Legislature(2021 - 2022)BUTROVICH 205
04/05/2022 03:30 PM Senate STATE AFFAIRS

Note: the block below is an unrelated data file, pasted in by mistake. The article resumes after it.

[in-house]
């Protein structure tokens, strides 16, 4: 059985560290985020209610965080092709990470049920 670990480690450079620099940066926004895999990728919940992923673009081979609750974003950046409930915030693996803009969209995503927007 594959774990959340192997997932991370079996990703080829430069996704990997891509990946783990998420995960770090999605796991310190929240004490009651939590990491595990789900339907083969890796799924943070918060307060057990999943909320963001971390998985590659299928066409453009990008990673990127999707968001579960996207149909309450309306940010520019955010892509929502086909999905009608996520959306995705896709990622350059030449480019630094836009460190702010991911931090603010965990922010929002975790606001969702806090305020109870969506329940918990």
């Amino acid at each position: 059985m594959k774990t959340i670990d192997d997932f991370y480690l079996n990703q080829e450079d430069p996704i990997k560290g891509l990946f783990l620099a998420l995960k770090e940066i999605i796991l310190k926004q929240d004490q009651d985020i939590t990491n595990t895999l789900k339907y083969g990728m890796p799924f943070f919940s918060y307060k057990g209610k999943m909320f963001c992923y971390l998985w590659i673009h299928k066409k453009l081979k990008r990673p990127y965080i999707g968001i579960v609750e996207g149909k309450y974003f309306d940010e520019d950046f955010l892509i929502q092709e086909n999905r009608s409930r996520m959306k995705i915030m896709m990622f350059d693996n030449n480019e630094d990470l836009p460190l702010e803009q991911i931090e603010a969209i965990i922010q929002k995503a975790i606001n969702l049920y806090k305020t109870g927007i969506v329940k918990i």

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ALASKA STATE LEGISLATURE SENATE STATE AFFAIRS STANDING COMMITTEE April 5, 2022 3:40 p.m. DRAFT MEMBERS PRESENT Senator Mike Shower, Chair Senator Lora Reinbold, Vice Chair Senator Mia Costello Senator Roger Holland MEMBERS ABSENT Senator Scott Kawasaki COMMITTEE CALENDAR SENATE BILL NO. 188 "An Act relating to criminal law and procedure; relating to a petition for a change of name for certain persons; relating to procedures for bail; relating to consecutive sentencing for violation of condition of release; relating to the duty to register as a sex offender; amending Rules 6(r) and 47, Alaska Rules of Criminal Procedure; amending Rule 12, Alaska Delinquency Rules; amending Rule 84, Alaska Rules of Civil Procedure; and providing for an effective date." - HEARD & HELD SENATE BILL NO. 221 "An Act relating to appropriations of federal receipts; and relating to an increase of an appropriation based on additional federal receipts." - HEARD & HELD SENATE BILL NO. 194 "An Act relating to electronic identification cards; relating to electronic drivers' licenses and permits; relating to motor vehicle liability insurance; and providing for an effective date." - SCHEDULED BUT NOT HEARD PREVIOUS COMMITTEE ACTION BILL: SB 188 SHORT TITLE: CRIM PROCEDURE; CHANGE OF NAME SPONSOR(s): RULES BY REQUEST OF THE GOVERNOR 02/15/22 (S) READ THE FIRST TIME - REFERRALS 02/15/22 (S) STA, JUD 03/31/22 (S) STA AT 3:30 PM BUTROVICH 205 03/31/22 (S) Heard & Held 03/31/22 (S) MINUTE(STA) 04/05/22 (S) STA AT 3:30 PM BUTROVICH 205 BILL: SB 221 SHORT TITLE: CHANGING RPL PROCESS SPONSOR(s): WIELECHOWSKI 02/22/22 (S) READ THE FIRST TIME - REFERRALS 02/22/22 (S) STA, FIN 04/05/22 (S) STA AT 3:30 PM BUTROVICH 205 WITNESS REGISTER JOHN SKIDMORE, Deputy Attorney General Criminal Division Department of Law Anchorage, Alaska POSITION STATEMENT: Provided supporting testimony on SB 188 on behalf of the administration. NANCY MEADE, General Counsel Office of the Administrative Director Alaska Court System Anchorage, Alaska POSITION STATEMENT: Articulated concerns the Court System has with SB 188. CHRISTINE HUTCHINSON, representing self Kenai Peninsula, Alaska POSITION STATEMENT: Testified in opposition to SB 188. QUEEN A. PARKER, representing self Sterling, Alaska POSITION STATEMENT: Recounted the duties of the grand jury during the hearing on SB 188. MICHAEL GARVEY, Advocacy Director American Civil Liberties Union of Alaska Anchorage, Alaska POSITION STATEMENT: Voiced serious concerns about SB 188 eroding the due process rights of criminal defendants and others who are erroneously convicted of crimes. JOAN CORR, representing self Soldotna, Alaska POSITION STATEMENT: Testified in opposition to SB 188. MIKE COONS, representing self Palmer, Alaska POSITION STATEMENT: Raised concerns about SB 188. CHARLES MCKEE, representing self Anchorage, Alaska POSITION STATEMENT: Testified off topic during the hearing on SB 188. SENATOR BILL WIELECHOWSKI, Alaska State Legislature Juneau, Alaska POSITION STATEMENT: Sponsor of SB 221. SONJA KAWASAKI, Staff Senator Bill Wielechowski Alaska State Legislature Juneau, Alaska POSITION STATEMENT: Introduced SB 221, version I, and presented the sectional analysis on behalf of the sponsor. ACTION NARRATIVE 3:40:07 PM CHAIR MIKE SHOWER called the Senate State Affairs Standing Committee meeting to order at 3:40 p.m. Present at the call to order were Senators Holland, Reinbold, Costello, and Chair Shower. SB 188-CRIM PROCEDURE; CHANGE OF NAME 3:40:51 PM CHAIR SHOWER announced the consideration of SENATE BILL NO. 188 "An Act relating to criminal law and procedure; relating to a petition for a change of name for certain persons; relating to procedures for bail; relating to consecutive sentencing for violation of condition of release; relating to the duty to register as a sex offender; amending Rules 6(r) and 47, Alaska Rules of Criminal Procedure; amending Rule 12, Alaska Delinquency Rules; amending Rule 84, Alaska Rules of Civil Procedure; and providing for an effective date." 3:41:10 PM JOHN SKIDMORE, Deputy Attorney General, Criminal Division, Department of Law, Anchorage, Alaska, stated that SB 188 does four primary things to protect victims. He described three of the four points. 1) Name Changes People under the control of the Department of Corrections (DOC) or that must register as a sex offender are required to notify DOC, the Department of Public Safety (DPS), and the victims of any name changes. This addresses the complaints victims have had that changing one's name can manipulate the system to hide on the sex offender registry or when their status changed in the Department of Corrections. The court also has new standards to evaluate whether or not the name change is appropriate. 2) Bail Provisions in the bill about bail seek to address the significant number of defendants who are released pretrial with little or not bail. The problem is that a significant number of defendants who are released on their own recognizance (OR), violate the terms of their bail repeatedly and the courts have not adjusted bail to reflect the additional violations. SB 188 proposes to expand the existing presumption that the defendant poses a danger to the community if they violate conditions of bail. This should suggest to the court that it adjust subsequent bail to reflect the additional violations. 3) Grand Jury Mr. Skidmore described the court rule changes as the most important part of the bill. First, hearsay would be allowed at grand jury. This stems from the 2019 case, State v. Powell, in which the court indicated that presenting a recorded video statement of a victim of child sexual abuse to police and investigators was not admissible at grand jury without the child testifying at grand jury as well. The Department of Law and the administration's position on this issue is that the ruling in Powell was fundamentally contrary to the bill that passed in 2005 that allowed hearsay to be presented in those circumstances. In the Powell case the court indicated that it thought the rule change applied to trials and not grand jury because one of the requirements it found was that the victim would be subject to cross examination and the court found that the victim is never subject to cross examination at grand jury because the defendant's counsel is never present at grand jury. The court further stated that if the legislature had intended to allow hearsay at grand jury, it should have amended the court rules to allow such information at grand jury. SB 188 amends the court rules to allow hearsay at grand jury. This protects victims in any criminal case from being retraumatized. Additionally, this change will help alleviate the significant backlog of cases that resulted when grand jury and trial proceedings were shut down due to the global health pandemic. Research indicates that the federal government and 32 states allow hearsay at grand jury. He highlighted that when the Alaska Constitution was enacted, hearsay was allowed at grand jury, so it is constitutional. In 1973 the Alaska Supreme Court adopted a rule to prohibit certain types of hearsay and SB 188 changes that rule. 4) Plain-Error Rule [Mr. Skidmore did not discuss the Plain- Error Rule.] CHAIR SHOWER listed the individuals who were available to answer questions. 3:49:08 PM NANCY MEADE, General Counsel, Office of the Administrative Director, Alaska Court System, Anchorage, Alaska, stated that while SB 188 is problematic in a number areas, she would focus on just two. First, the Court System believes it would be very problematic to implement Section 6. The court does not believe it would be more efficient to require the court to issue written findings. She referenced a document in the bill packets that shows that about 20,000 bail orders are issued each year, and each of those would need to have written reasons for each of the findings. The number of bail hearings has also been about 20,000 per year. She directed attention to the blank four-page bail order in the packets to demonstrate that there are dozens of things the court can order by checking different boxes. MS. MEADE explained that when somebody is arrested and arraigned, the prosecutor typically seeks to have a substantial number of conditions imposed if the defendant is to be released. The defense attorney or public defender will typically want fewer restrictions on the defendant. She said she finds it ironic that SB 188 would require the court to make a written finding for everything that is ordered when it is the prosecutor that is asking for most of the conditions. She maintained that the reason is generally very obvious when a box is checked. For example, if there is a domestic violence condition that says the defendant shall not return to a specific residence, the reason is clear. The defendant presents a danger to the person at that residence. MS. MEADE stated that the requirement in Section 6 is unnecessary and it would cripple the Court System. She highlighted that she had yet to submit a fiscal note but it would be shocking, because new judges and clerks would be needed to handle the added work. 3:53:38 PM MS. MEADE said the Court System's second concern relates to the criminal court rule changes in the bill. She explained that there are rules of procedure that let the attorneys or self- represented persons know how to get the substantive rights the legislature gives them. The 13-member Criminal Rules Committee meets four or five times a year and they are experts in criminal procedure and are well-qualified to talk through any proposed rule changes, such as whether the hearsay rule should be changed as proposed in the bill. She said the technical changes to the rules proposed in Sections 15 and 16 that redefine plain error are difficult to understand and it seems that the Criminal Rules Committee is a more appropriate forum to handle the proposed rule changes than the legislature. She said she did not have a view about whether the court rule changes were a good or bad idea or whether they were constitutional, but she would say that it deserves a lot of attention. MS. MEADE noted that she also included two Supreme Court cases in the packets that speak to the substance of the hearsay rule and whether it should be allowed at grand jury. Although Mr. Skidmore said it was not a constitutional issue, she said the Wassillie v. State case has pages that analyze the Constitutional Convention minutes and why the grand jury rule is important. It is considered a protection to keep innocent people from being brought to trial. She included the cases to illustrate the complexity of the issue and that it needs to be explored in detail, preferably by people who work with court rules daily. MS. MEADE suggested that the question about court rule changes could be resolved in another way. She pointed out that the rule changes proposed in the bill were never submitted to the Criminal Rules Committee. Furthermore, there is a fulltime court rules attorney whose job it is to work with the Criminal Rules Committee to put things in the appropriate format and once a month present to the Supreme Court recommendations and thoughts about rule changes. That did not happen with the rule changes presented in the bill, but it could, she said. 3:58:36 PM CHAIR SHOWER asked for an explanation of the process for the administration to work with the Criminal Rules Committee on these matters. MS. MEADE replied it can be very simple because anybody can contact the court rules attorney to suggest or discuss a rule change. Also, the Department of Law has two members on the Criminal Rules Committee who can suggest a rule change at any of the meetings and the court rules attorney will open a file and it will be discuss at subsequent meetings. CHAIR SHOWER asked if rule changes can happen outside the legislative process. MS. MEADE answered yes. The Rules of Court are procedural, not substantive, so the Supreme Court adopts them without legislative action. 4:00:13 PM SENATOR HOLLAND noted that he sees Wassillie v. State in the documents but not the other Supreme Court case. MS. MEADE said State v. Gieffels is the 1976 case that speaks to the protections the grand jury provides and adopts the Alaska Bar Association (ABA) standards for how prosecutors present cases to grand juries, which is basically the court rule. CHAIR SHOWER advised that the cases were available on BASIS but were not printed for the bill packets. SENATOR REINBOLD stated that she always favors efforts to speed up the prosecution of sexual assault cases so perpetrators are put behind bars more quickly. However, she had never seen a bill with so many proposed court rule changes and she would like further explanation of the Criminal Rules Committee and its processes. 4:02:17 PM MS. MEADE stated that the constitution gives the legislature the right to change court rules with a two-thirds majority vote. That typically happens when the legislature changes a substantive law that incidentally changes a court rule correlated to that substantive law. That is what needs to be passed by a two-thirds majority vote, and in typically is. What is unusual is to have a bill such as this that directly changes court rules, although it is permitted by the constitution. MS. MEADE explained that the Criminal Rules Committee is one of nine rule committees that discuss procedural rule changes and make recommendations to the Supreme Court. The Supreme Court appoints the members of these committees according to their expertise. The committees tend to be a well-rounded group of people who discuss whether proposals for a rule change should be recommended to the Supreme Court to ultimately be adopted as a procedural rule. She noted that a prosecutor is among the members of the Criminal Rules Committee and that attorney might propose this change to the hearsay rule and the committee would talk it over and come up with a recommendation. The court rules attorney then takes that recommendation, as well as any recommendations from the other eight rules committees to the next monthly meeting with the Supreme Court. The attorney briefs the court on what the different rules committees discussed and whether or not they decided to put forward a recommendation or just wanted to highlight a minority view. The Supreme Court then has the chance to adopt any rule changes after it goes through this process. SENATOR REINBOLD asked if there were members of the administration that could already do this. She also asked if the Criminal Rules Committee process was similar to the process the legislature follows based on Mason's Manual of Legislative Procedure. MS. MEADE replied the rules committees sit around a conference table and discuss things in a less formal, more conversational way than the legislature does. SENATOR REINBOLD restated her question. 4:06:34 PM MS. MEADE said two Department of Law attorneys and an advocate from the Office of Victims' Rights are members of the committee. She said she wasn't clear what Senator Reinbold meant when she asked if the administration could do this. SENATOR REINBOLD indicated her question was answered. CHAIR SHOWER offered his perspective that the question was whether those members had the ability to suggest the changes proposed in the bill and his understanding is that they do. MS. MEADE said that's correct. SENATOR REINBOLD said the second point was to compare the court rules to the procedures the legislature follows based on Mason's. It was an effort to draw a parallel between two different branches of government. CHAIR SHOWER asked Ms. Meade if she would provide the fiscal note because it will factor into the bill's progression. 4:07:55 PM MS. MEADE said she estimated that the court would need new judges in each of the 10 major courts and each judge with law clerks and staff costs about $700,000 per year. There would also be capital expense because there aren't any courtrooms available for additional judges. The cost would be in the $7 to $10 million range. CHAIR SHOWER summarized that the estimated recurring cost would be in the $7 to $10 million range and then there would be a one- time capital cost for facilities. MS. MEADE agreed. CHAIR SHOWER said he would talk to the members to ask if they wanted anything more formal at this point than the estimate. He asked Lisa Purinton if she had any comments on the bill. 4:09:15 PM LISA PURINTON, Chief, Criminal Records and Identification Bureau, Division of Statewide Services, Department of Public Safety, Anchorage, Alaska, said she had nothing to add. CHAIR SHOWER asked Renee McFarland if she had any comments on the bill. 4:09:31 PM RENEE MCFARLAND, Deputy Public Defender, Appellate Division, Public Defender Agency, Anchorage, Alaska, said she was available to answer questions but had no comments at this time. 4:10:04 PM CHAIR SHOWER opened public testimony on SB 188. 4:10:24 PM CHRISTINE HUTCHINSON, representing self, Kenai Peninsula, Alaska, stated that she felt compelled to point out that a primary function of a grand jury is to protect the people from corrupt elected and appointed officials. She said [Mr. Skidmore] is familiar with the efforts to prevent a grand jury from hearing things it needs to hear to help citizens defend themselves from bureaucracy. She maintained that making hearsay part of the testimony and increasing efficiencies by saving money and time does nothing to restore the pain and suffering of the people when they have no recourse. MS. HUTCHINSON agreed with Ms. Meade that the proposed changes should have gone to the Criminal Rules Committee so they could be discussed by the people who deal with criminal rules. She stated opposition to SB 188 and suggested scrapping hearsay and creating a grand jury that does what it was originally intended to do, which is to protect the people. 4:13:46 PM QUEEN A. PARKER, representing self, Sterling, Alaska, recounted the duties of the grand jury during the hearing on SB 188. She stated that the law must apply equally to all people and the evidence of crime and corruption must be seen and investigated by an independent Alaskan grand jury so that those in authority will be held accountable. She cited the right of all Alaskans to report crime to the grand jury and the right of the grand jury to investigate those crimes as guaranteed by art. I, sec. 8 of the state constitution; the duty of inquiry into crimes and general powers under AS 12.40.030; the obligation of a juror to disclose knowledge of crime under AS 12.40.040; jury tampering under AS 11.56.590; the transcript from the Alaska Constitutional Convention that talks about the power of grand juries to inquire into the willful misconduct of public officers; and the Alaska grand jury handbook that clarifies that the statute authorizes a juror to ask the grand jury to investigate a crime that the district attorney has not presented to them. MS. PARKER concluded, "We want justice and I hope to God that our representatives that are in authority will represent us in these situations." 4:16:11 PM MICHAEL GARVEY, Advocacy Director, American Civil Liberties Union of Alaska, Anchorage, Alaska, voiced serious concerns about SB 188 eroding the due process rights of criminal defendants and others who are erroneously convicted of crimes. In particular, Sections 15 and 16 would impede correcting errors made during the trial process. He maintained that those sections would change the criminal appeals system by valuing finality of conviction over the fairness of those convictions. MR. GARVEY emphasized that fairness at trial is a cornerstone of due process, particularly for individuals who do not have the resources to fight unjust convictions. He said reversing errors made during trial is already difficult and SB 188 will make it more so. He pointed out that Section 14 would markedly increase the amount of hearsay allowed at grand jury, which would undercut a grand jury's ability to ask questions and assess the truthfulness of the testimony. Defendants already cannot present evidence at grand jury, and this change would further stack the deck and allow cases to advance when the evidence is questionable. He stated that these provisions and the language that would have reduced the number of unconvicted people who are released on bail before trial, would erode due process rights. MR. GARVEY stated that supporting victims does not have to come at the expense of due process rights. Giving prosecutors more tools to put people in prison unjustly and undercut defendants' ability to maintain their innocence does not represent this value. For these reasons ACLU Alaska opposes SB 188. 4:18:22 PM JOAN CORR, representing self, Soldotna, Alaska, stated that it is a travesty to think that hearsay could be allowed as evidence. She maintained that there are likely many examples of this being used against innocent people. She agreed with a previous caller who suggested the committee eliminate all reference to the grand jury from the bill. She concluded, "I want the rights of the grand jury restored instead being told what they can and cannot do." 4:19:55 PM MIKE COONS, representing self, Palmer, Alaska, thanked Senator Reinbold for her last questions and suggested that the problems with the justice system stem from the fact that "we have a bunch of lawyers that can change rules when it's supposed to be the legislature that changes the rule through legislation and bills." He insinuated that the Criminal Rules Committee was nothing more than an extension of Legislative Council that "doesn't give a hoot and a holler about what We the People say; it's only what the lawyers say." As much as he does not agree with the ACLU on most matters, he was leaning towards a "No" on SB 188. He described SB 188 as a convoluted mess, which he always opposes. 4:21:42 PM CHARLES MCKEE, representing self, Anchorage, Alaska, stated that he faxed an application for the permanent fund [dividend]. It had a notary witness and his signature on the bottom to indicate who he is and his lack of confidence in the legislative body and the voting aspect of the Bar Association. He continued to testify off topic including that there was no citation for the reason that he was arrested and booked in the Palmer jail. 4:26:00 PM CHAIR SHOWER closed public testimony on SB 188. He asked Mr. Skidmore to provide closing comments. 4:26:22 PM MR. SKIDMORE stated that the Gieffels and Wassillie cases that Ms. Meade cited are illustrative of why these court rules should change. The Gieffels case was handed down in 1976, three years after the Supreme Court changed the rules to say that hearsay wouldn't be admissible. In that case the defense argued that the indictment should be dismissed because the state had presented hearsay from doctors who were not available to appear in person. Subsequent to that case, the rules were changed to allow telephonic testimony. He restated that Gieffels illustrates that when the courts hand down certain rulings, it is appropriate for the legislature to step in and fix policy issues. MR. SKIDMORE agreed with Ms. Meade that the Criminal Rules Committee can meet to look at rules. However, he suggested that it was out of the ordinary for the committee to meet and overrule something that the courts had already handed down as case law. Furthermore, he said the committee meets just three or four times a year and takes a very long time to review and talk about rules. He said the legislature is a more efficient process. MR. SKIDMORE advised that a bill that originally allowed hearsay at grand jury began in the legislature. That was challenged in State v. Powell and an express statement in that case was that if the legislature wants to allow hearsay, it should change other court rules. That is what SB 188 proposes to do, he said, and Ms. Meade indicated it was appropriate. MR. SKIDMORE said the administration agrees with the aspect of the Wassillie case that talks about the important role the grand jury plays in the protection of constitutional rights. However, the administration wants it to be in a more logical and commonsense manner that is consistent with what 32 other states and the federal government do by allowing hearsay at grand jury. Alaska grand juries already consider a significant number of types of hearsay, but it still presents challenges and problems that could be easily remedied by what this bill proposes. He recounted the particulars of the case and that the Supreme Court said the case needed to be overturned because a report introduced at grand jury violated a court rule that hearsay was not permitted at that stage. It is that type of inefficiency the bill seeks to address. 4:31:57 PM MR. SKIDMORE said he appreciates Senator Reinbold's concerns about the number of pages in the bill that address court rules, but he wanted to point out that the result will be to simplify Criminal Rule 6 that addresses grand jury. The other pages address the Plain-Error Rule. He noted that the grand jury decision in the Wassillie case was overturned based on a concept in the Plain-Error Rule. He acknowledged that the Plain-Error Rule is a more complicated rule and he would understand if this committee was more comfortable leaving it to lawyers to sort out. By contrast, he said grand jury is not complicated; it is a simple, common sense solution to make things better for victims and to make the system work more efficiently. MR. SKIDMORE submitted that SB 188 does not say that grand jury isn't still a protection for the people. All the protections are still present. SB 188 just provides a different way to present evidence, which makes it easier for victims and is consistent with what most other states use. MR. SKIDMORE said he appreciates the concerns expressed earlier from the Kenai Peninsula. He emphasized that those issues must and will be addressed, but SB 188 was not the right vehicle because that's not what the bill is about. 4:35:34 PM SENATOR REINBOLD asked 1) if the grand jury is there to protect the people; and 2) if he could give a concise update and what is happening with the grand jury in Kenai. MR. SKIDMORE confirmed that grand juries are to protect the people. However, that protection is to ensure that the evidence that is reviewed warrants an indictment so the case can go forward to trial. He said he couldn't discuss the ongoing litigation further other than to say that he hopes resolution will be soon. 4:37:10 PM CHAIR SHOWER found no further questions or comments and stated he would hold SB 188 in committee for future consideration. SB 221-CHANGING RPL PROCESS 4:37:32 PM CHAIR SHOWER announced the consideration of SENATE BILL NO. 221 "An Act relating to appropriations of federal receipts; and relating to an increase of an appropriation based on additional federal receipts." He noted that this was the first hearing and there was a committee substitute (CS) for the committee to consider after the introduction. 4:37:52 PM SENATOR BILL WIELECHOWSKI, Alaska State Legislature, Juneau, Alaska, sponsor of SB 221, stated that this legislation seeks to change the way appropriations are handled when the legislature is not in session. Art. IX, sec. 13 of the Constitution of the State of Alaska clearly states that the legislature is the appropriating body. However, a statute called the revised program legislative (RPL) delegates the power of appropriation to the executive branch when the legislature is not in session. He suggested that this law is unconstitutional. He reported that a lawsuit on this issue last year went to the superior court but the legislature reconvened before the court ruled on that particular issue. SENATOR WIELECHOWSKI questioned the wisdom of giving one individual the sole authority to decide where hundreds of millions of dollars should go, particularly with little to no public process or legislative oversight. SB 221 seeks to restore the legislature's constitutional role in budgeting and to streamline the process to address the situation of unexpected revenue. He summarized that SB 221 is about protecting the budgeting process, restoring balance between the legislative and executive branches, and giving the public more say in how state money is spent. CHAIR SHOWER asked the members if they had any questions. 4:40:31 PM SENATOR REINBOLD stated appreciation for the bill and relayed her frustration with the RPL process. CHAIR SHOWER solicited a motion to adopt the committee substitute (CS) for SB 221. 4:41:13 PM SENATOR REINBOLD moved to adopt CSSB 221, work order 32- LS1472\I, as the working document. CHAIR SHOWER objected for discussion purposes. 4:41:43 PM SENATOR COSTELLO observed that the CS probably will require a title change because it brings up AS 24.05.100 related to special session. She asked the sponsor to respond. 4:42:00 PM SENATOR WIELECHOWSKI thanked her for pointing that out and acknowledged that a title change may be required. He noted that making the change in committee would require just a majority vote. SENATOR COSTELLO expressed her preference to ask for a new title so it reflects everything in the bill. CHAIR SHOWER asked if she wanted to offer the motion. SENATOR COSTELLO replied not now. 4:42:56 PM CHAIR SHOWER removed his objection. Finding no further objection, version I was adopted as the working document. He asked Ms. Kawasaki to introduce the committee substitute. 4:43:32 PM SONJA KAWASAKI, Staff, Senator Bill Wielechowski, Alaska State Legislature, Juneau, Alaska, introduced SB 221, version I, on behalf of the sponsor by paraphrasing the sponsor statement for version I that read as follows: SB 221 reforms the statutory revised program legislative (RPL) process that arguably render it unconstitutional. I believe that the current RPL law is unconstitutional both on its face and in practice. The legislature is the constitutionally authorized appropriating body; this means that, under the Alaska Constitution, the legislature possesses both the power and the duty of appropriations. The governor cannot overstep this legislative authority, and the legislature cannot avoid its duty. Current law unconstitutionally delegates the power and the duty of appropriations to the governor. When the legislature is not meeting in session, AS 37.07.080(h) permits the governor to expend additional revenue received by the Statewith the governor acting as the appropriating authority, setting state funding priorities. Facially, the law expressly assigns the governor the ability to determine spending of "federal and other program receipts" when the funds were "not specifically appropriated by the full legislature." These provisions enable impermissible actions; they appear to allow the governor to spend not only federal dollars but also, potentially, other funds like general fund surplus dollars that would yet be available for appropriation during the next regular session, while explicitly acknowledging that the full legislature has never appropriated the funds. Procedurally, to the extent that the Legislative Budget & Audit Committee (LB&A) is given an oversight role over the governor's RPL submissionsthis too is an unconstitutional delegation of authority. LB&A may not stand in place of the full legislature, but under current law, LB&A can approve the RPL spending to occur in less than 45 days after submission. Moreover, the law allows the governor to spend the funds unilaterally after 45 days, regardless of whether LB&A ever takes up the matter in committee or even if it actually disapproves itso long as in the governor's sole discretion, the governor "determines to authorize the expenditure." I believe this process violates the constitution by its express provisions as well as in separation of powers and checks and balances principles. SB 221 rectifies these defects while still enabling a mechanism for spending federal dollars when the legislature is not meeting in session. The bill eliminates the governor's ability to use the RPL process for revenue generated from sources that are not federal. It provides a process that empowers the legislature to appropriate the federal funds by establishing increased amounts in an enacted appropriations bill to be spent on budget items when federal revenue exceeds State forecasts, but only when the legislature has specifically identified those items and set permissible increase limits. The limits may be provided for by percent increases, which would allow the legislature to thoughtfully consider the amounts of potential increases to budget items relative to their base appropriations and to one another. Under SB 221, the governor may submit RPLs to LB&A for confirmation that spending proposals are maintained within budget items and limits restricted by the legislature in an enacted appropriations bill. LB&A may also make other recommendations for the spending. Finally, under SB 221, the governor may not spend the funds until 45 days have elapsed from the date of the LB&A confirmation, unless LB&A recommends the expenditures are made earlier. Concerns over the constitutionality of the RPL process notably arose in 2020 when the legislature recessed the regular session due to the Covid-19 pandemic, and the State received large sums of federal dollars that could be spent to address the public health disaster. In particular, the State was given $1.25 billion in Coronavirus Relief Funds that could be expended in a relatively discretionary manner, on "necessary expenditures incurred due to the public health emergency with respect to the Coronavirus Disease 2019 (COVID19)." The governor purportedly exercised his authority under the current RPL process, including attempting to expend: $569 million for direct municipal relief, and $290 million for small business grants, but only $10 million on relief to individual Alaskans to prevent homelessness. A Juneau resident sued the State, arguing the governor's spending was unconstitutional. The lawsuit prompted the legislature to return to the Capitol to "ratify" the governor's RPL expenditures before the final day of the regular session. The superior court decided the ratification remedied any failure to appropriate the funds. The ruling was not appealed, so there is no final precedent on the issue. There are only two types of bills contemplated by the Alaska Constitution: (1) substantive bills, like those establishing or changing laws, and (2) bills for appropriations. Because no appropriation bill was passed addressing the governor's RPL spending, to this day I contend that the governor's unconstitutional act could not simply be "ratified." We should avoid a repeat of what happened with RPL spending in 2020. Please join me in fixing the defective RPL process and ensuring the legislature retains its control over its discretionary appropriations authority as mandated by the Alaska Constitution. CHAIR SHOWER found no questions and asked Ms. Kawasaki to proceed with the sectional analysis. 4:47:35 PM MS. KAWASAKI provided the sectional analysis for SB 221, version I. It read as follows: Section 1 Governor May Call Special Session in Less than 30 Days Section 1 provides an express exception to allow the governor to call a special session in less than 30 days to address appropriations of additional federal receipts in excess of those accounted for under the amendments of this legislation. Section 2 Amending the RPL Process Section 2 amends the revised program legislative (RPL) process to provide that, for the State to expend additional funds it receives above the appropriations made in an appropriation bill, the funds may only be federal funds and may only be spent in accordance with the following procedure: In an appropriation bill, the legislature may provide for an amount that is a specific maximum increase of an appropriation item above the amount actually appropriated by the appropriation bill; the specific maximum increase may be provided as a percentage of an appropriation item, and (1) The governor may submit a proposal for spending the additional federal funds via a "revised program" to the Legislative Budget and Audit Committee for review; (2) The Legislative Budget and Audit Committee reviews the governor's revised program proposal and may recommend alternative funding amounts or distributions among multiple items, not to exceed any specific maximum increases previously provided by an appropriation bill; (3) The governor may submit a corrected or changed revised program proposal to the Legislative Budget and Audit Committee for review; (4) Once the governor submits a final revised program proposal, the Legislative Budget and Audit Committee confirms the proposal does not exceed any specific maximum increases previously provided by an appropriation bill; and (5) Revised program amounts confirmed by the Legislative Budget and Audit Committee may be expended after 45 days, unless the committee recommends an earlier date of the expenditures. 4:49:49 PM Section 3 Calling a Special Session to Spend Amounts Above Permissible RPL Subjects To expend amounts exceeding those permissible under the RPL process, including applying funds to other items not previously addressed with a specific maximum increase in an appropriation bill, the governor must call a special session. Section 4 Limiting Applicability of the Effective Date of the Bill This section establishes that the new RPL process would not apply to items funded under the previous RPL provisions as they read and were applicable before the effective date of the act. CHAIR SHOWER asked if she had any comment on the fiscal note. MS. KAWASAKI replied the bill doesn't have a fiscal note. 4:50:43 PM SENATOR REINBOLD offered her view of special sessions in Juneau and posed the possibility of an amendment. CHAIR SHOWER asked the sponsor if he had any comments. SENATOR WIELECHOWSKI replied he had no comment. 4:51:25 PM CHAIR SHOWER asked if he had seen the governor's bill SB 241, "An Act making appropriations for the operating expenses of state government and certain programs; making capital appropriations and supplemental appropriations; capitalizing funds; and providing for an effective date." CHAIR SHOWER said none of the senators he'd asked had seen the bill and it's an example of legislators not having a chance to look at where the money goes even though it's important to be able to offer that kind of input. The amount of money is almost irrelevant, he said. It's the process that's important and it should follow the constitution. He expressed frustration at being cut out of the loop even inside the legislative branch. He continued to comment: This is after the subcommittee process, by the way, it's all closed out and now here we go and we're going to hand almost a billion dollars to the Senate Finance co-chairs to come up with a plan, and the governor, and I'm going 'Where are we in the process?' He expressed appreciation for SB 221. He emphasized that the constitution should be followed, the statute should be changed so it's correct, and every legislator should have a chance to have input. 4:54:13 PM SENATOR COSTELLO stated that it is fundamentally wrong to hand off the constitutional power of the legislature to a single committee when the legislature is not in session. She expressed appreciation for SB 221 and posited that it will resolve much of the conflict with the RPL process. 4:55:10 PM SENATOR WIELECHOWSKI commented that it is even more shocking that even the committee that the legislature defers its power to during the interim doesn't have the ability to stop the governor. SENATOR COSTELLO said the sponsor statement does a good job of outlining that point. The balance of power is important and the current process undermines the power of the legislature. She said she has no problem with the legislature returning to address such issues. CHAIR SHOWER mentioned the possibility of amending the bill to address what he has experienced in the RPL process. He reiterated that an important part of the process is to give individual legislators an opportunity to give input and talk about the needs in their districts. It should not fall to just the governor or a handful of legislators. SENATOR REINBOLD emphasized that the current RPL process is entirely unacceptable. 4:57:38 PM SENATOR WIELECHOWSKI said he was pleased to see so much interest in the bill but suggested that while the committee was interested in other areas, SB 221 deals solely with RPLs and the process. Adding more may make its progress through this and the other body more difficult. 4:58:45 PM CHAIR SHOWER opened public testimony on SB 221, finding none he closed public testimony. CHAIR SHOWER held SB 212 in committee. 4:59:29 PM There being no further business to come before the committee, he adjourned the Senate State Affairs Standing Committee meeting at 4:59 p.m.